Whistle research on the Employee Hierarchy of Needs decomposes the six needs of the employee and specific ways to think about each. There are a variety of tools that can help companies to meet each type of need, often at a lower cost than they expect.
One of the most powerful tools that is routinely overlooked is onboarding. Onboarding is the first step of retention. In the first 90 days employees are determining if your company is the right place for them. They may not make a move right away, but it’s those first few days and weeks that set the tone of your employee’s experience and expectations for both retention and productivity. Unfortunately, most organizations treat the onboarding experience like a trip to the dentist: just get it over with.
Supervisors are critical to retention. Many have heard the phrase, “you don’t leave a job, you leave a boss”. Unfortunately, many supervisors are not set up for success. They typically don’t receive any training for the new role of managing people and are left to guess their way. 40% of companies reported providing only half a day or less of new manager training in a recent Whistle survey. Providing training to supervisor staff focused on people management tools can have big impacts on retention and productivity. But, this training must be in small, “micro” segments and available where the supervisors are: on their phones. Companies that provide more than a full day of new manager training (vs an hour or less of training) improve employee retention from 34% to 74%!
Once supervisors are trained, they should be empowered. Large scale survey research shows companies need to focus on improving employees’ sense of belonging and value. This task is made even more challenging as work shifts away from the office and into a hybrid or remote work experience. The one-size-fits-all approach to employee experiences doesn’t work. The standard pizza party was never that good and has only gotten worse during the pandemic. Teams need rewards and recognition that are relevant to that group, at that time. Companies should look for ways to empower supervisors to make their team members feel a sense of value and belonging. For example, this could be in the form of a “team budget” for each supervisor, allowing maximum discretion for each leader to identify what matters to each team member.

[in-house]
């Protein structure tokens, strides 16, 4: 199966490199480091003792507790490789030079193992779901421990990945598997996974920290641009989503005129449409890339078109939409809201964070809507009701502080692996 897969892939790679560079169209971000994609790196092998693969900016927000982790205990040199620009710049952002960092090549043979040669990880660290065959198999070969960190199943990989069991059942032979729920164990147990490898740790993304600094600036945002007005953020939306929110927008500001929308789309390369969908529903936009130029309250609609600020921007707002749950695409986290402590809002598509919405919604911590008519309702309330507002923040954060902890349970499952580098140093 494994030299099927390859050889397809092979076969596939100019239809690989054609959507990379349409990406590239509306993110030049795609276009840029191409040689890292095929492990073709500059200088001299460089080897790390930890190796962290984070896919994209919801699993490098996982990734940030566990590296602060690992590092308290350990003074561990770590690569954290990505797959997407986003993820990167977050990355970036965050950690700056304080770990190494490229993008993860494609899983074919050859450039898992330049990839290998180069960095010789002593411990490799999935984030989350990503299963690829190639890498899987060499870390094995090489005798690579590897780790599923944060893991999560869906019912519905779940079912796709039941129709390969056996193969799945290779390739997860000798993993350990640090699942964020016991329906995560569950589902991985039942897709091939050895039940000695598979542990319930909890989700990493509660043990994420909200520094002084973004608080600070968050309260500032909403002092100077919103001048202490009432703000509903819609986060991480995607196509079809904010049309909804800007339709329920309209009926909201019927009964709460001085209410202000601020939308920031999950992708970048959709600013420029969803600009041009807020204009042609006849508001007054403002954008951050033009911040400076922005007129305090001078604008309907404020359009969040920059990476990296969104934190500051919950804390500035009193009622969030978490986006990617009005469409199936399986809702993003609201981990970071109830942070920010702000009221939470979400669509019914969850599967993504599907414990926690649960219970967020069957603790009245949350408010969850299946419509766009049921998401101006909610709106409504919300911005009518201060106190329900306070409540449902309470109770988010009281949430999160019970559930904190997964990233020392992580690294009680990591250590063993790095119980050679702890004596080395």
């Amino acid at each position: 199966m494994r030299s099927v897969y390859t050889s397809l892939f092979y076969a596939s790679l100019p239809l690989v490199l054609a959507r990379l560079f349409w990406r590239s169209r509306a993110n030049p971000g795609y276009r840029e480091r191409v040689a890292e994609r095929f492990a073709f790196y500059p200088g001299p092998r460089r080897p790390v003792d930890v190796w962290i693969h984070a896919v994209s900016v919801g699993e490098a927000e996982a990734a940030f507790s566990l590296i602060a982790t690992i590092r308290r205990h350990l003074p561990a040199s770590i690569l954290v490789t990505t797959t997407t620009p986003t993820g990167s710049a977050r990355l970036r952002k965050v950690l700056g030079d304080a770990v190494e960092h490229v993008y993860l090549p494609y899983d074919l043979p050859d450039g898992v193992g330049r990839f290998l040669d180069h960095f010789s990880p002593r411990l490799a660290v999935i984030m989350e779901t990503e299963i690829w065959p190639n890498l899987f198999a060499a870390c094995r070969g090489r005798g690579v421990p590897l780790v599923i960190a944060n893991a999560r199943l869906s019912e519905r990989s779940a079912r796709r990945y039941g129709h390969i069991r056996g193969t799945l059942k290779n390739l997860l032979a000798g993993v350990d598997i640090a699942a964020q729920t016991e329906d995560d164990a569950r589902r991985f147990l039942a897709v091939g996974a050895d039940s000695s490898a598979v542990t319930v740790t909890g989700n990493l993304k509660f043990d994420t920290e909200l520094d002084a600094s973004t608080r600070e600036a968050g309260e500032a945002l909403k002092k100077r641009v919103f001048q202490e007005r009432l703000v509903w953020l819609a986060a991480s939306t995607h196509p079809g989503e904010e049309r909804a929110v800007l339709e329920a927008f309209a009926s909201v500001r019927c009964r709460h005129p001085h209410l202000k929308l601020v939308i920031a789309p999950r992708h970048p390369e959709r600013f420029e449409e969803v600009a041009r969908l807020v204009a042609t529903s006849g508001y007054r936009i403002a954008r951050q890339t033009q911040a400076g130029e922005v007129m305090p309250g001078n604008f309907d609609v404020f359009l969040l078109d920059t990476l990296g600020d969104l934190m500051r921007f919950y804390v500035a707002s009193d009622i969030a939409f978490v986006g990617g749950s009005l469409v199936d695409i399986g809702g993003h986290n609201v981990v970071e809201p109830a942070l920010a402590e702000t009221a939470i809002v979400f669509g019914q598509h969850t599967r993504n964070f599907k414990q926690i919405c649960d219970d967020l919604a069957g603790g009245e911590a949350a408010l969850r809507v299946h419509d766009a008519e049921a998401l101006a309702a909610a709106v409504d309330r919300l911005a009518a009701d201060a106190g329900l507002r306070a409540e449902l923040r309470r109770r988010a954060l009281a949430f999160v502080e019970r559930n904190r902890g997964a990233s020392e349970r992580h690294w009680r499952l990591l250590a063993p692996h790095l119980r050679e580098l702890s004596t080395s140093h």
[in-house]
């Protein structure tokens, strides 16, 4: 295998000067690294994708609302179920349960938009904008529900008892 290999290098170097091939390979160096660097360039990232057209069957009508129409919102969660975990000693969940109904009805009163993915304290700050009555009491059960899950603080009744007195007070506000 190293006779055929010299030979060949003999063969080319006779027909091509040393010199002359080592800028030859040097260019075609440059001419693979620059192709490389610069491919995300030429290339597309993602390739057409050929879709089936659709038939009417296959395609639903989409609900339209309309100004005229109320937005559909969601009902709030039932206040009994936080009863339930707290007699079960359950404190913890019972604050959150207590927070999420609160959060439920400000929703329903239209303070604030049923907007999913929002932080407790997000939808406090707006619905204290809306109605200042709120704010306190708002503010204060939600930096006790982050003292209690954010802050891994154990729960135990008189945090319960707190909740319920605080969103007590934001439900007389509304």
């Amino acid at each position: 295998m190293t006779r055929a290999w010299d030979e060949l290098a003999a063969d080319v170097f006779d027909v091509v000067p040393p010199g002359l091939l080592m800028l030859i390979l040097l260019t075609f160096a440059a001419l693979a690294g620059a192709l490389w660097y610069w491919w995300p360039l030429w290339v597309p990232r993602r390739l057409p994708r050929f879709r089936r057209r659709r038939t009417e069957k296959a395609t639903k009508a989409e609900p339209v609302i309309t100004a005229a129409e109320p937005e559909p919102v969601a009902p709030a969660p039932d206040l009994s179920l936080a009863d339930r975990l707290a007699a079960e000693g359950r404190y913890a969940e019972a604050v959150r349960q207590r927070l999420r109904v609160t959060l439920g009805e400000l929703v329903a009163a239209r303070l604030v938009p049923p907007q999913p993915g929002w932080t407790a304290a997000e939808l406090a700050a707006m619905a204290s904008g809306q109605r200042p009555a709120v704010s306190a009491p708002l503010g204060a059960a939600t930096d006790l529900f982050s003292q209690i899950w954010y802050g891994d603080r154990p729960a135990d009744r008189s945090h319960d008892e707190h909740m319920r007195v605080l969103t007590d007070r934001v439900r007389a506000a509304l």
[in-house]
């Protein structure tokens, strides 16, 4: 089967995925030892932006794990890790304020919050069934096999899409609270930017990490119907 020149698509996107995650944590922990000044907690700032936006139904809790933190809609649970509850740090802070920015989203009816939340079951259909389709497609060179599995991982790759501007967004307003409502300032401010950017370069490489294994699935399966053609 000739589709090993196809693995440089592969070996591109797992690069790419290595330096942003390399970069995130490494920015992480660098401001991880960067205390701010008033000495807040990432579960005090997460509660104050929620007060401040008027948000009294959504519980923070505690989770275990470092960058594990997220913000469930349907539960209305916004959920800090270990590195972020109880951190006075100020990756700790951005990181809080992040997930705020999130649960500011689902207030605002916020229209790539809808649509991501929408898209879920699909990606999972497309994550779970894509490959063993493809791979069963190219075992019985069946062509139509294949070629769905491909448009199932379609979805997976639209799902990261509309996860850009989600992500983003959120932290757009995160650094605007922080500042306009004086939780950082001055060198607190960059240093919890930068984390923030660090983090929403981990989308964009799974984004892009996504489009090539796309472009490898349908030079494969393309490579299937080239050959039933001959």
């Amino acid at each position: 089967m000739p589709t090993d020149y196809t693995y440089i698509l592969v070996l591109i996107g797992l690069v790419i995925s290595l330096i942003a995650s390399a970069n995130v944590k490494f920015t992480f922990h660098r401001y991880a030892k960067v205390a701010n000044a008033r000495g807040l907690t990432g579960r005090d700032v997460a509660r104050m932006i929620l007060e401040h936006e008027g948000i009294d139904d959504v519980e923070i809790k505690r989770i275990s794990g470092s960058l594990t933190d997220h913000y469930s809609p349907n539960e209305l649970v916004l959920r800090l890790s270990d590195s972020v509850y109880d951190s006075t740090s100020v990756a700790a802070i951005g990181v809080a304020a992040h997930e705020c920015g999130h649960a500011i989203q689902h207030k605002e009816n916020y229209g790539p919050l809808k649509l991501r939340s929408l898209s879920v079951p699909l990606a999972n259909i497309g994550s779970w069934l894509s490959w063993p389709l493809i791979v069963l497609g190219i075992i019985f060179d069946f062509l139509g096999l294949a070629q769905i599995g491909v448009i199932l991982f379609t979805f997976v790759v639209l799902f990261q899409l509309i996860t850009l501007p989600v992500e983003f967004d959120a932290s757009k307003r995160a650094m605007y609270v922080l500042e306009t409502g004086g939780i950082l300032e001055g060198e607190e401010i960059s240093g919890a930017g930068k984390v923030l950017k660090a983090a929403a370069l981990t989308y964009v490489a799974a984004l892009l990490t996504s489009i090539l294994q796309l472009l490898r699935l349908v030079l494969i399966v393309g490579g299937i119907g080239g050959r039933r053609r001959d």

Fortunately, there are new tools and systems being created that can help companies retain talent in creative ways. For example, Whistle recently worked with a manufacturing and distribution company to design an improved onboarding experience and accelerate the processing of bonus payments. In less than two months employee retention increased 26% saving the company millions of dollars in lost productivity and replacement costs. Additionally, Whistle technology enables employers to take employee “pulse checks” to pinpoint areas of strength and weakness in an anonymous context, so they can know what’s really on people’s minds before it’s too late.
Contact us to learn more about how Whistle can quickly improve employee retention by helping create a better work experience. From better onboarding to culture budgets that empower your teams, Whistle gives companies a secret weapon in the competition for talent.
Drew Carter is the CEO and Co-founder of Whistle. Drew brings a combination of executive leadership, business strategy, technical software experience and data analytics to his work. He has worked in large and small corporations, worked in industry building software products enjoyed by millions and served as a consultant helping companies better compete in the digital age.